DAJABON, DOMINICAN REPUBLIC -- Some 600 Haitians, the majority of them illegal immigrants, occupied a church in the northwestern border province of Dajabon to demand that they be allowed to return to the Dominican Republic after traveling to Haiti for Christmas.
Father Regino Martinez, coordinator of the non-governmental organization Border Solidarity and a supporter of the church occupation, told the press Monday that the Haitians traveled home to visit their families over the holidays.
The Haitians who occupied Our Lady of the Rosary Catholic Church worked in the Dominican farming and construction industries.
Immigration and border security officials in the northern Dominican Republic told the press that they allowed the return of 700 Haitians who traveled home last month and had permission to go back to the Dominican Republic.
The 600 Haitians who are occupying the church, however, do not have documents and must be repatriated, officials said.
Father Martinez, for his part, said many of the protesters belonged to the Association of Haitian Migrant Farmworkers, a group based in the northwestern Dominican Republic.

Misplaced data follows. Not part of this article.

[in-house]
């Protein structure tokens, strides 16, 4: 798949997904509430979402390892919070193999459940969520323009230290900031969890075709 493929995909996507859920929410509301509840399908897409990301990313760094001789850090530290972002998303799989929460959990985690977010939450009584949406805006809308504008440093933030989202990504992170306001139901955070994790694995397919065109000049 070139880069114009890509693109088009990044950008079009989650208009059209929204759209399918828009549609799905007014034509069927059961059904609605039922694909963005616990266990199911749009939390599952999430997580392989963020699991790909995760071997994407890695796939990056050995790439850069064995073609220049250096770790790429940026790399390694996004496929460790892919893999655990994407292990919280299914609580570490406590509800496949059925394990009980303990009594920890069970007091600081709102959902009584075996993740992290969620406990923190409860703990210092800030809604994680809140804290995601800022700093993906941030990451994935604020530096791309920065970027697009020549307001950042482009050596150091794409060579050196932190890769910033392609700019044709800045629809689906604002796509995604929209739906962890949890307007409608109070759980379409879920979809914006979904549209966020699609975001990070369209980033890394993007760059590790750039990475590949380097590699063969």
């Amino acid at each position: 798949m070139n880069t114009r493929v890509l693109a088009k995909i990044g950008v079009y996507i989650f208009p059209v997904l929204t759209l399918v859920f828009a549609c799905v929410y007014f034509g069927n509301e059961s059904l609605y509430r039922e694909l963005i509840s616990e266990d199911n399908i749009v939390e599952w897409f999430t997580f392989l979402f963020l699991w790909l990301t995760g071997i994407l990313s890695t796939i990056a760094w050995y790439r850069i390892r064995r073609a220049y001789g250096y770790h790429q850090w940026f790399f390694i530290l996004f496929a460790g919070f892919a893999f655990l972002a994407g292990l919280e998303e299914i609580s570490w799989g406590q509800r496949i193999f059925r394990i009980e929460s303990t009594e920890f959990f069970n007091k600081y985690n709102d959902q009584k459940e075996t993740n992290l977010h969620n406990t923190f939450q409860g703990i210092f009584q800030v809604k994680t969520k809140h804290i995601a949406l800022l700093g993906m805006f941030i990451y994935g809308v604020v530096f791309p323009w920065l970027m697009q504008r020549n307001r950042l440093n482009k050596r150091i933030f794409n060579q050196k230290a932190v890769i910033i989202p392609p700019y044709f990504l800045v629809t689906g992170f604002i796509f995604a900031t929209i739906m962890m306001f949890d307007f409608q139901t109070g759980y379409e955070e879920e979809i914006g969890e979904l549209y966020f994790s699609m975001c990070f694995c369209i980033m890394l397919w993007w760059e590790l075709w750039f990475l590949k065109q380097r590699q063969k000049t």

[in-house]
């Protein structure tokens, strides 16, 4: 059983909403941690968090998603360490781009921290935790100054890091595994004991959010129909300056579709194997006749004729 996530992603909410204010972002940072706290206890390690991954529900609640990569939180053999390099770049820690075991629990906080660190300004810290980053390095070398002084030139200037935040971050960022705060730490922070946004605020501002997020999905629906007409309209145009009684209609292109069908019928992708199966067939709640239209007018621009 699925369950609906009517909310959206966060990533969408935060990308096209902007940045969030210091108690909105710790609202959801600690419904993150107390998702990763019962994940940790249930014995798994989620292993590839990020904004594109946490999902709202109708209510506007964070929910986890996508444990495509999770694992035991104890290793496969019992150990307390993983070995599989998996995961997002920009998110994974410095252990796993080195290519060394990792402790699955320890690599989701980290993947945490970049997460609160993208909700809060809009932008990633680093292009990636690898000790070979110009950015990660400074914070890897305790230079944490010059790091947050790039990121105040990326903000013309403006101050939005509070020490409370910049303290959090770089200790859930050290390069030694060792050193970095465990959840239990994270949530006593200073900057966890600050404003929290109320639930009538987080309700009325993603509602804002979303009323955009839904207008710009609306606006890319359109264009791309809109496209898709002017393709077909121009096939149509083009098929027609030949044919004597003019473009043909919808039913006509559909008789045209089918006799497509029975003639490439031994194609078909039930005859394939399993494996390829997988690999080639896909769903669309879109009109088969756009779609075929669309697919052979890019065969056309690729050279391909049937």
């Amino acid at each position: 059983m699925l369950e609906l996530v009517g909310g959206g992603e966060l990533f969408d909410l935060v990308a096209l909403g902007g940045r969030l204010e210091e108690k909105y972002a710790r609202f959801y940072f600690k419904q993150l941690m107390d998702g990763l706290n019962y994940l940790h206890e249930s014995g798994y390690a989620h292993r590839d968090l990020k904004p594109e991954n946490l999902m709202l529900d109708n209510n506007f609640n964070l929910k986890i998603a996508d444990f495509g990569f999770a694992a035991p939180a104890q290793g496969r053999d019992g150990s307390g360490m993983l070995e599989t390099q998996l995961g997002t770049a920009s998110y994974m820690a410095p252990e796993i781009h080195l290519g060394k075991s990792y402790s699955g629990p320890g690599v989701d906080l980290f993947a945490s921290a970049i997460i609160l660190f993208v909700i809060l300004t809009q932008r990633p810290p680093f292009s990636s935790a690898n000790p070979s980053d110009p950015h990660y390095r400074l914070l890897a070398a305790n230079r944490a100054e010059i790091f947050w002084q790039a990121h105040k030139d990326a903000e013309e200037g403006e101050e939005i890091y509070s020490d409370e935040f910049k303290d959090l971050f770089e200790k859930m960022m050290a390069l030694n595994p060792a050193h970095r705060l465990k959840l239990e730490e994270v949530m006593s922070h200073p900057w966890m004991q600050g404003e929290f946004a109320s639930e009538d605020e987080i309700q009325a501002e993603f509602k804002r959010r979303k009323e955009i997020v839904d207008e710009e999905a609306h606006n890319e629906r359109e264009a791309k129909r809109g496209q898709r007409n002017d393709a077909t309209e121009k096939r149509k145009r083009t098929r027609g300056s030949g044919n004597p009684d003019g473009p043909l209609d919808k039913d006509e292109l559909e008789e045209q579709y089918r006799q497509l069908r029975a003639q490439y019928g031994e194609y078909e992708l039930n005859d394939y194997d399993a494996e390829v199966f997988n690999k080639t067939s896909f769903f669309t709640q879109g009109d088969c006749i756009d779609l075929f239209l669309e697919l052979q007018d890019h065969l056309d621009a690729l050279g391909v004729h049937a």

On Dec. 18, Martinez, other Border Solidarity members and Jesuit Refugee Service representatives met with immigration service director Jose Anibal Sanz Jiminian and advised him that 1,696 Haitian workers planned to travel home for the holidays and return in January.
Dominican officials estimate that around 1 million Haitians live in the country, most of them illegal immigrants who work in agriculture and construction.
The Dominican Republic and Haiti share the Caribbean island of Hispaniola, with Haiti in the western portion. Though both countries are poor, Haiti is destitute, and Haitians cross the border to do work that many Dominicans will not do, such as harvesting sugar cane.
Haitians have been the target of mob violence numerous times in recent years, and the Dominican government has carried out mass expulsions of illegal immigrants.